“What if you save a person for five years, and a gene therapy comes along; do we really want to [assign a] value [to] that? There’s the options value [and] … the value of hope in oncology. If you tell somebody they have only a 15% chance of survival, they might still roll the dice,” he explained.

Immuno-Oncology: Taking Immunotherapies to The Next Level

  • Jennifer Buell, PhD, Chief Operating Officer at Agenus in Lexington, Massachusetts
  • Asthika Goonewardene, Senior Biotechnology Analyst at Bloomberg Intelligence
  • Bibhash Mukhopadhyay, PhD, Principal, New Enterprise Associates, in Chevy Chase, Maryland
  • Drew Pardoll, MD, Abeloff Professor of Oncology, Medicine, Pathology and Molecular Biology and Genetics at Johns Hopkins Sidney Kimmel Comprehensive Cancer Center in Baltimore, Maryland
  • Helen Sabzevari, MD, PhD, President of Precigen in Germantown, Maryland
  • Emmett Schmidt, MD, PhD, Associate Vice President at Merck & Co. in North Wales, Pennsylvania

Recent breakthroughs in cancer immunotherapies have increased researchers’ understanding of the mechanisms and pathways that regulate how the immune system responds to cancer. But the leading agents, the checkpoint inhibitors (CPIs), which have had dramatic effects in certain cancers and patients, have shown only modest clinical benefit in other settings. Thus, there is a clear need for additional therapies, particularly ones that can be used in combination with CPIs to reverse innate or acquired resistance, for example.

The unavoidable controversy that surrounds the cost of treatment exerts a winnowing influence on cancer research, and it made the question of how quickly the effort to cure cancer is proceeding a hotly debated subtext at the BIO 2019 sessions.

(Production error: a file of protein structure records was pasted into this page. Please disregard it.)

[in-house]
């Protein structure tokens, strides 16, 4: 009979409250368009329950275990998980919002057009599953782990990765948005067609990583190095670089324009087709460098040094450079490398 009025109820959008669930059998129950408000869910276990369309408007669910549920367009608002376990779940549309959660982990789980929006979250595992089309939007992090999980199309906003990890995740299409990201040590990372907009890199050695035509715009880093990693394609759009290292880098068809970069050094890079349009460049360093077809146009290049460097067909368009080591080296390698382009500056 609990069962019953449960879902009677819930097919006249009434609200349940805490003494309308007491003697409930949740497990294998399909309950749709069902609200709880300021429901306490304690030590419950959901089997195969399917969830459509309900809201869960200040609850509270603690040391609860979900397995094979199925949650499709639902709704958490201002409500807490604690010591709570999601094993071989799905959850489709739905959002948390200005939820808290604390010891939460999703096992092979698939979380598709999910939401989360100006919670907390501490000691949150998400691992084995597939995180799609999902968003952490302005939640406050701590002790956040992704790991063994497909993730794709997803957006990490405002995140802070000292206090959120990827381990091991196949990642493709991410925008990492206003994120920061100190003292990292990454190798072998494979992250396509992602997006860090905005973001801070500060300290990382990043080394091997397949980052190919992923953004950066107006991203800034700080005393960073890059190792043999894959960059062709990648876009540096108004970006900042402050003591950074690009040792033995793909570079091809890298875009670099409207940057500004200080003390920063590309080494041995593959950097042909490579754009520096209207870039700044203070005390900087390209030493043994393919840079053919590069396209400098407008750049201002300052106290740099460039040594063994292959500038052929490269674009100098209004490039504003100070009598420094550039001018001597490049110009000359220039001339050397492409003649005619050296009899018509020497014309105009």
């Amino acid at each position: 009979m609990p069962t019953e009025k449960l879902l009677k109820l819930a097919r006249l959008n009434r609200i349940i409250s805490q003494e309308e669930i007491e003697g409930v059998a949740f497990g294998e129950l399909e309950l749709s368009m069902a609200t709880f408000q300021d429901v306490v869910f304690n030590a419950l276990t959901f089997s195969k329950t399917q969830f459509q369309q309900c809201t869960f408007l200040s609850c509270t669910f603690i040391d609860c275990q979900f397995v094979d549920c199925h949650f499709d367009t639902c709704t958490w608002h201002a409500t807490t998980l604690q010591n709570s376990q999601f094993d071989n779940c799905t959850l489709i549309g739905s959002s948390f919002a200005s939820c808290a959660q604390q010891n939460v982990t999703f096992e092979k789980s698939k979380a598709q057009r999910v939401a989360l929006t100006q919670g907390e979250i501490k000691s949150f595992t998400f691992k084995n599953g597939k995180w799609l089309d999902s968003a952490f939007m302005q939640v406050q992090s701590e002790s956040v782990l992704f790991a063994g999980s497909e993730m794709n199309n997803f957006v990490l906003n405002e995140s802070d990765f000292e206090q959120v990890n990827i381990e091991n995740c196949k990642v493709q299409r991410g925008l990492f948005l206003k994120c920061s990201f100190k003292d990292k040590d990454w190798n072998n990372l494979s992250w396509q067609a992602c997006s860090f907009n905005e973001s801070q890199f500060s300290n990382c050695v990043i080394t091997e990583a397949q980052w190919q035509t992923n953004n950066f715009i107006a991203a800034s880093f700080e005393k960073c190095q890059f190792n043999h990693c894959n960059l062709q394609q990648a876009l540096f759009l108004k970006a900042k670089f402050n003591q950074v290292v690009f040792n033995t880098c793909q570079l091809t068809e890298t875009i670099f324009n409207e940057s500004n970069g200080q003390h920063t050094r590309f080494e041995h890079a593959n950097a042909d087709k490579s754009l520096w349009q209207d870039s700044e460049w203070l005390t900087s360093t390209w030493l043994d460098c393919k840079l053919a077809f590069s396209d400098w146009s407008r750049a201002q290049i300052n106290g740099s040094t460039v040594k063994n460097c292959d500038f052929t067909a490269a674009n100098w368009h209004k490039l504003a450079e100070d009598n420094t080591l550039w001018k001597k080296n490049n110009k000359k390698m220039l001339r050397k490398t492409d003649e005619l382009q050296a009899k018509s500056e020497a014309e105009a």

“Everything else is being studied in combination with PD-1 inhibitors; Keytruda is getting close to being the silver bullet,” said Dr. Emmett Schmidt, during his presentation.

Other speakers at the session included investors who compared the effort to predict which therapies under development will ultimately have clinical efficacy to forecasting which way the wind blows, or “trying to read the spaghetti on the wall.”

Merck’s Keytruda (pembrolizumab) was the first tissue-agnostic therapy ever approved by the FDA, said Dr. Schmidt. (The second was Vitrakvi [larotrectinib], by Bayer and Loxo Oncology, which was approved late last year). He continued: “The hypothesis is that if you combine anything which shrinks the tumor with something else that shrinks the tumor, it will shrink the tumor even more. But if you hit the target, and the tumor isn’t smaller, you should stop. And nobody is [stopping].”

Dr. Schmidt is also the author of an article in the January 2019 issue of Seminars in Immunopathology, entitled “Developing Combination Strategies Using PD-1 Checkpoint Inhibitors to Treat Cancer.” He concluded that combining PD-1 inhibitors like Keytruda with standard-of-care chemotherapy and anti-angiogenesis inhibitors reveals some synergy, whereas combining PD-1 inhibitors with CTLA4 inhibitors does not.